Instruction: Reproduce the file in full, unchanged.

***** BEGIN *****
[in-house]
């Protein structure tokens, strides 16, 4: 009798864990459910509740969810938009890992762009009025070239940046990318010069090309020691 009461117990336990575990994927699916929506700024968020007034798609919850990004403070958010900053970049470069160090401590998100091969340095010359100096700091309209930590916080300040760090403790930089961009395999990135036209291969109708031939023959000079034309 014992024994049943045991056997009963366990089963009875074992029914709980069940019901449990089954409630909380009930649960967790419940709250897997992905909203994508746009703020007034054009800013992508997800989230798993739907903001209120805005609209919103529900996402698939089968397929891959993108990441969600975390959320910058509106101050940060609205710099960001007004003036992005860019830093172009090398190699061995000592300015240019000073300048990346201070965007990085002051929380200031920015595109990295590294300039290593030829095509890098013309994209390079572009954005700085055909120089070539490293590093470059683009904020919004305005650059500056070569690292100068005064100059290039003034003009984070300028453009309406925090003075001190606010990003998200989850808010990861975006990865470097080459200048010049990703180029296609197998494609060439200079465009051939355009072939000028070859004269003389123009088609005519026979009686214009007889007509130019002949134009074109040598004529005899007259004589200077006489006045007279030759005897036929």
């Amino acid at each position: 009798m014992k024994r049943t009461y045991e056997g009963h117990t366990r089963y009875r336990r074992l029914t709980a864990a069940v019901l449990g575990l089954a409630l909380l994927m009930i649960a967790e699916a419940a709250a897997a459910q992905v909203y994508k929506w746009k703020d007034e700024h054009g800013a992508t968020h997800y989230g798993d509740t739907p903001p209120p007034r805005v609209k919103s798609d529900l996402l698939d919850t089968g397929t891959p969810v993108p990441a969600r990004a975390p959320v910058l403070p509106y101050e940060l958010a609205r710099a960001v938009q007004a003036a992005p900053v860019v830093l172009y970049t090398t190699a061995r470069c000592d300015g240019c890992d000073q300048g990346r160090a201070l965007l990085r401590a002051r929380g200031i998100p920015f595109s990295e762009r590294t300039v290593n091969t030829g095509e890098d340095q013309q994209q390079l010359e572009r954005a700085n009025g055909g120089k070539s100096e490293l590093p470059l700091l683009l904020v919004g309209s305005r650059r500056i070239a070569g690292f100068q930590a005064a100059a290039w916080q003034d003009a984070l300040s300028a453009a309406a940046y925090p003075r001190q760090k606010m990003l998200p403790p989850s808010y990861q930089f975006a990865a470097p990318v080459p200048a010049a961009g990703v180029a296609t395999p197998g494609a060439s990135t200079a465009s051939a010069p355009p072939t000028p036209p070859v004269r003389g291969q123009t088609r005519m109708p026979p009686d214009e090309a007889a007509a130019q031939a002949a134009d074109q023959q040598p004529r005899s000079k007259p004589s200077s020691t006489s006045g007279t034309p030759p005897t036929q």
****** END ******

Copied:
[in-house]
């Protein structure tokens, strides 16, 4: 009798864990459910509740969810938009890992762009009025070239940046990318010069090309020691 009461117990336990575990994927699916929506700024968020007034798609919850990004403070958010900053970049470069160090401590998100091969340095010359100096700091309209930590916080300040760090403790930089961009395999990135036209291969109708031939023959000079034309 014992024994049943045991056997009963366990089963009875074992029914709980069940019901449990089954409630909380009930649960967790419940709250897997992905909203994508746009703020007034054009800013992508997800989230798993739907903001209120805005609209919103529900996402698939089968397929891959993108990441969600975390959320910058509106101050940060609205710099960001007004003036992005860019830093172009090398190699061995000592300015240019000073300048990346201070965007990085002051929380200031920015595109990295590294300039290593030829095509890098013309994209390079572009954005700085055909120089070539490293590093470059683009904020919004305005650059500056070569690292100068005064100059290039003034003009984070300028453009309406925090003075001190606010990003998200989850808010990861975006990865470097080459200048010049990703180029296609197998494609060439200079465009051939355009072939000028070859004269003389123009088609005519026979009686214009007889007509130019002949134009074109040598004529005899007259004589200077006489006045007279030759005897036929």
């Amino acid at each position: 009798m014992k024994r049943t009461y045991e056997g009963h117990t366990r089963y009875r336990r074992l029914t709980a864990a069940v019901l449990g575990l089954a409630l909380l994927m009930i649960a967790e699916a419940a709250a897997a459910q992905v909203y994508k929506w746009k703020d007034e700024h054009g800013a992508t968020h997800y989230g798993d509740t739907p903001p209120p007034r805005v609209k919103s798609d529900l996402l698939d919850t089968g397929t891959p969810v993108p990441a969600r990004a975390p959320v910058l403070p509106y101050e940060l958010a609205r710099a960001v938009q007004a003036a992005p900053v860019v830093l172009y970049t090398t190699a061995r470069c000592d300015g240019c890992d000073q300048g990346r160090a201070l965007l990085r401590a002051r929380g200031i998100p920015f595109s990295e762009r590294t300039v290593n091969t030829g095509e890098d340095q013309q994209q390079l010359e572009r954005a700085n009025g055909g120089k070539s100096e490293l590093p470059l700091l683009l904020v919004g309209s305005r650059r500056i070239a070569g690292f100068q930590a005064a100059a290039w916080q003034d003009a984070l300040s300028a453009a309406a940046y925090p003075r001190q760090k606010m990003l998200p403790p989850s808010y990861q930089f975006a990865a470097p990318v080459p200048a010049a961009g990703v180029a296609t395999p197998g494609a060439s990135t200079a465009s051939a010069p355009p072939t000028p036209p070859v004269r003389g291969q123009t088609r005519m109708p026979p009686d214009e090309a007889a007509a130019q031939a002949a134009d074109q023959q040598p004529r005899s000079k007259p004589s200077s020691t006489s006045g007279t034309p030759p005897t036929q």